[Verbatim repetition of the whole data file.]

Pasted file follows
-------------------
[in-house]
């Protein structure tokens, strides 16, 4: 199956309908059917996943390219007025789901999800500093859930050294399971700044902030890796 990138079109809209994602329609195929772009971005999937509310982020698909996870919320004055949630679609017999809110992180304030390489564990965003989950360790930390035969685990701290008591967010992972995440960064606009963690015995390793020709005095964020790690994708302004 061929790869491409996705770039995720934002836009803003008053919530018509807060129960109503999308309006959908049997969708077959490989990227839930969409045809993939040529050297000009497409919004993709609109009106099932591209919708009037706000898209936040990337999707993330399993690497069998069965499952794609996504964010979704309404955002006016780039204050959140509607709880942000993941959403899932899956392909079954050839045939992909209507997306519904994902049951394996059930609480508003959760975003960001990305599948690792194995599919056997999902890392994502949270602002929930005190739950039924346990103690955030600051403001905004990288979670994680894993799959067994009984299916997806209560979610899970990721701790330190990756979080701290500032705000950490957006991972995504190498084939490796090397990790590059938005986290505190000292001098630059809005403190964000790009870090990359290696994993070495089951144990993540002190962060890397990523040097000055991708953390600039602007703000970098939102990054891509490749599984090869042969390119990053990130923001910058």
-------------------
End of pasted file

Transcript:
[in-house]
């Protein structure tokens, strides 16, 4: 199956309908059917996943390219007025789901999800500093859930050294399971700044902030890796 990138079109809209994602329609195929772009971005999937509310982020698909996870919320004055949630679609017999809110992180304030390489564990965003989950360790930390035969685990701290008591967010992972995440960064606009963690015995390793020709005095964020790690994708302004 061929790869491409996705770039995720934002836009803003008053919530018509807060129960109503999308309006959908049997969708077959490989990227839930969409045809993939040529050297000009497409919004993709609109009106099932591209919708009037706000898209936040990337999707993330399993690497069998069965499952794609996504964010979704309404955002006016780039204050959140509607709880942000993941959403899932899956392909079954050839045939992909209507997306519904994902049951394996059930609480508003959760975003960001990305599948690792194995599919056997999902890392994502949270602002929930005190739950039924346990103690955030600051403001905004990288979670994680894993799959067994009984299916997806209560979610899970990721701790330190990756979080701290500032705000950490957006991972995504190498084939490796090397990790590059938005986290505190000292001098630059809005403190964000790009870090990359290696994993070495089951144990993540002190962060890397990523040097000055991708953390600039602007703000970098939102990054891509490749599984090869042969390119990053990130923001910058």